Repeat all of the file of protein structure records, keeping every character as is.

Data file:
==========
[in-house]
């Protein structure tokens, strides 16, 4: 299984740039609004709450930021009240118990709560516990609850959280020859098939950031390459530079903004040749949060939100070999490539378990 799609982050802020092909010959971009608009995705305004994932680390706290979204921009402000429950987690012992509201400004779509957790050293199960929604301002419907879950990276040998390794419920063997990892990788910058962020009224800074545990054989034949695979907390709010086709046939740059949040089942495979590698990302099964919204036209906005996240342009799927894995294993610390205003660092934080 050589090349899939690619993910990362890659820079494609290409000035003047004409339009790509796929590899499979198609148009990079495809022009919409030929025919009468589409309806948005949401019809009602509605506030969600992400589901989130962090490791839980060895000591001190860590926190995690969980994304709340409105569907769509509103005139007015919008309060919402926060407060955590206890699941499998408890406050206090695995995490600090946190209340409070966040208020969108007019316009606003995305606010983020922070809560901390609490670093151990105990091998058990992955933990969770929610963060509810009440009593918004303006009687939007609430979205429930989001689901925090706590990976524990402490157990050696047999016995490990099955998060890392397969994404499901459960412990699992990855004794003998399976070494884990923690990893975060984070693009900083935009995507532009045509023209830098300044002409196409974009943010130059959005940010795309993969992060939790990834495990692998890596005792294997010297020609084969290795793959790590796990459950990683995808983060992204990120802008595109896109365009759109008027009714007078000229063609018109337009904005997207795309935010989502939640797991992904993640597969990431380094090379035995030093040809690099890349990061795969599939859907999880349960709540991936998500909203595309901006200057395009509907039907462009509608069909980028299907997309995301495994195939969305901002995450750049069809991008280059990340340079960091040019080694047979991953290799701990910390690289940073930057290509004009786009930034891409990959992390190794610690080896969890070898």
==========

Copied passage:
[in-house]
């Protein structure tokens, strides 16, 4: 299984740039609004709450930021009240118990709560516990609850959280020859098939950031390459530079903004040749949060939100070999490539378990 799609982050802020092909010959971009608009995705305004994932680390706290979204921009402000429950987690012992509201400004779509957790050293199960929604301002419907879950990276040998390794419920063997990892990788910058962020009224800074545990054989034949695979907390709010086709046939740059949040089942495979590698990302099964919204036209906005996240342009799927894995294993610390205003660092934080 050589090349899939690619993910990362890659820079494609290409000035003047004409339009790509796929590899499979198609148009990079495809022009919409030929025919009468589409309806948005949401019809009602509605506030969600992400589901989130962090490791839980060895000591001190860590926190995690969980994304709340409105569907769509509103005139007015919008309060919402926060407060955590206890699941499998408890406050206090695995995490600090946190209340409070966040208020969108007019316009606003995305606010983020922070809560901390609490670093151990105990091998058990992955933990969770929610963060509810009440009593918004303006009687939007609430979205429930989001689901925090706590990976524990402490157990050696047999016995490990099955998060890392397969994404499901459960412990699992990855004794003998399976070494884990923690990893975060984070693009900083935009995507532009045509023209830098300044002409196409974009943010130059959005940010795309993969992060939790990834495990692998890596005792294997010297020609084969290795793959790590796990459950990683995808983060992204990120802008595109896109365009759109008027009714007078000229063609018109337009904005997207795309935010989502939640797991992904993640597969990431380094090379035995030093040809690099890349990061795969599939859907999880349960709540991936998500909203595309901006200057395009509907039907462009509608069909980028299907997309995301495994195939969305901002995450750049069809991008280059990340340079960091040019080694047979991953290799701990910390690289940073930057290509004009786009930034891409990959992390190794610690080896969890070898």